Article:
I’m Not Kind To Them Because They Deserve It

(NOTE: Based on time elapsed since the posting of this entry, the BS-o-meter calculates this is 6.03% likely to be something that Ferrett now regrets.)

People are frequently dickish, snappish, and snide at me online. And I used to go after them like hungry barracuda, matching them assholery for assholery, dismantling all of their talking points with cold logic and a dollop of gratuitous insults.

But about three years ago, I started to realize that “being an angry asshole” wasn’t necessarily positive for me.

What I discovered is that I didn’t feel good about taking people apart – partially because periodically I’d misread someone and blast an innocent with an fiery salvo, but also because pummeling someone all day made me feel like the only difference between me and them was a more correct point of view.

So… I cut down. Which is not to say that I won’t enter into the occasional snark-on-snark combat, but in general I try to respond with some level of courtesy and civility.

Note: this is not because they deserve civility – these folks are overwhelmingly from the “fuck your feelings” crowd, barging in to douse everything with a gasoline can full of ill-formed sarcasm. As with so many things in life, you only deserve civility if you give civility.

And it’s not because I believe in some ill-formed idea of “politeness.” Most “politeness” prioritizes appearance over substance in toxic ways – which, as has been noted by a wittier person than I on Twitter, “Law school class professionalism means I can’t say ‘Fuck’ in class but salmon-shorts Chad can say ‘Slavery was a necessary evil.’” What should be offensive is the opinions you present, not the way you present them.

But what I’ve discovered personally is that raining doom on someone’s head generally isn’t soul-settling for me. We become what we pretend to be, and for me, emulating someone’s shitposting has personal costs – it makes me more wound up, more tense, and certainly less forgiving of myself.

So I am kinder. Not because they are worthy people. But because being kinder to them allows me to be kinder to myself.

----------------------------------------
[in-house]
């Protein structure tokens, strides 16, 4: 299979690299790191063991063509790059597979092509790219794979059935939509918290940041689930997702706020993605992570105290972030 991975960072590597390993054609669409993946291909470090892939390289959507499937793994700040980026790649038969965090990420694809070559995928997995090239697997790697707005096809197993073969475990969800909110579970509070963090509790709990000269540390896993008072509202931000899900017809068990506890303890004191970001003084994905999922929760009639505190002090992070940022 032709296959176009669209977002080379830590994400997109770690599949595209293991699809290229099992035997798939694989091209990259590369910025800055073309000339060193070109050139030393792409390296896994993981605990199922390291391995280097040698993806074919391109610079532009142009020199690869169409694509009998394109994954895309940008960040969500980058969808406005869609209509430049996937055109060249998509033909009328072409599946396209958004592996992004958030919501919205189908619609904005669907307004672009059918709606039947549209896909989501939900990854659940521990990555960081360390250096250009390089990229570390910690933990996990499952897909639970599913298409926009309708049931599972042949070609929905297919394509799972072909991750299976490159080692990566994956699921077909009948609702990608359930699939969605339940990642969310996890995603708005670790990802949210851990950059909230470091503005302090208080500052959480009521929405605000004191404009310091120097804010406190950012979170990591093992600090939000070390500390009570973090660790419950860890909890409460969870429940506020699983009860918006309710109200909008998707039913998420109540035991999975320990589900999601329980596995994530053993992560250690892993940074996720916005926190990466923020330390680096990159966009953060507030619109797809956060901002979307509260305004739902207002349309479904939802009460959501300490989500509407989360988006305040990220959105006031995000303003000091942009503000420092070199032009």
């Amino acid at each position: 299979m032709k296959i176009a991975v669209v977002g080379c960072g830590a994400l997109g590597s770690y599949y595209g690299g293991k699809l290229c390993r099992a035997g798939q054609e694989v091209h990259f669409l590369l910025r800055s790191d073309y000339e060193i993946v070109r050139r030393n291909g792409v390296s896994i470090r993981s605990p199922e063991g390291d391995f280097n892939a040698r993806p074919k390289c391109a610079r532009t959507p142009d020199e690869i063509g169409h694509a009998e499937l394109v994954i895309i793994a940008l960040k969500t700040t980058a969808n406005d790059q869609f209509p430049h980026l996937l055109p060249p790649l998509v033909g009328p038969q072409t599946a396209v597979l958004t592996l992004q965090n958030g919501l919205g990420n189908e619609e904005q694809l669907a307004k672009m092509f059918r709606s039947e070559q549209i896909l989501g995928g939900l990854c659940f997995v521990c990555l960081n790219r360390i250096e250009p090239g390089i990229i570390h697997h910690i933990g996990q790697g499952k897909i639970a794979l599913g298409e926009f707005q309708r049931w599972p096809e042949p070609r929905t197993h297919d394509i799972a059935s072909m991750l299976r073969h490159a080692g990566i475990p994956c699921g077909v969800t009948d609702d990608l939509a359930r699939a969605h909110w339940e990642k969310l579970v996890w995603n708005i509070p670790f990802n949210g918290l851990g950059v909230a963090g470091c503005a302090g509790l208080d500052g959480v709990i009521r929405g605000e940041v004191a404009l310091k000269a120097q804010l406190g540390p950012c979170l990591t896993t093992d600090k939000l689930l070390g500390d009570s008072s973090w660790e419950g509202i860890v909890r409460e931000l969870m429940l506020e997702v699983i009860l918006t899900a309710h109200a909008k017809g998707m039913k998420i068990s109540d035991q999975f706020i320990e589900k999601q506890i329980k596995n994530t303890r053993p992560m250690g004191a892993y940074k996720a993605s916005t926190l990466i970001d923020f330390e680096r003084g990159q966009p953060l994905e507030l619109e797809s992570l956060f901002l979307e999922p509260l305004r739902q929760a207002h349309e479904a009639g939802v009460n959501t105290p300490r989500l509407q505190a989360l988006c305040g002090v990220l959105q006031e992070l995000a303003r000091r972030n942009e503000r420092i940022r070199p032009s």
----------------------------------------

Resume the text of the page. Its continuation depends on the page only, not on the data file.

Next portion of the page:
And that’s a solid concept to keep in mind, even if it’s not for everyone.

Particularly when, you know, prominent politicians who have tried to do me personal harm are now deeply sick.

There was a whole debate on Twitter about whether it was “right” to celebrate Trump’s illness, and most of it seemed to boil down to “We must be better than them.” Which, you know, fuck that – I’m sick of Democrats playing softball when Republicans have gone well past hardball and are just chasing the outfielders down to break their legs with baseball bats.

A lot of that “calming the waters” talk is encouraged by families that prioritize harmony over harm – “Oh, grampa doesn’t mean it when he says you’re going to hell, be nice, hug him and tell him you love him.” That’s an approach that stops vicious actors from ever suffering consequences for their shitty behavior, which means – you guessed it – more shitty behavior.

And Trump has attempted to harm me. I have a preexisting condition, a heart problem, and removing protections for that – as he has actively, and consistently, tried to do – is saying, through very polite and formal laws, “If you can’t afford insurance, we don’t care if you die.” Likewise, there’s trans friends of mine who can’t go to the bathroom, and gay friends of mine who he’s tried to undermine their marriage, and everyone who’s in lockdown because of COVID…

The political is personal, unfortunately. And don’t tell me that Trump and any other conservative politician don’t deserve anger, because these motherfuckers have endangered us personally. Pretending otherwise is an insult.


For me, wishing someone outright malice does not make me kinder to the friends around me – it trains me to encourage my hatred more than my love, which makes me quicker to fury. So even though I think that Trump does valiantly deserve any misfortune brought upon him, I personally don’t celebrate his illness.

And anyone who tells you that you shouldn’t is, probably, some mealy-mouthed motherfucker who prizes nice words over substance. If Trump’s angered you, well, you probably have some personal reasons at this point in our collective plague-fueled nightmare. You’re right to let it rage.

But being right is not necessarily the same thing as being healthy. Sometimes, you look at your anger, decide it’s not the productive sort of anger that drives you to the polls, and is instead the self-destructive anger that leads you to endless doomscrolling and shitposting.

And if it is the case that the anger you feel is personally harmful, remember, you do not have to encourage that anger within yourself – even if someone utterly, completely, deserves your rage, your personal well-being is more valuable. Take a walk. Pet a dog. Drink a glass of good wine.

Sometimes, you’re kind not because your enemies are deserving of kindness, but because the person you naturally are gets deformed by too much rage. And if that’s the case, you’re not betraying the cause by refusing to celebrate their demise – you’re just nourishing yourself.

They may in fact deserve everything that’s coming to them.

Just make sure you don’t hurt yourself giving it.

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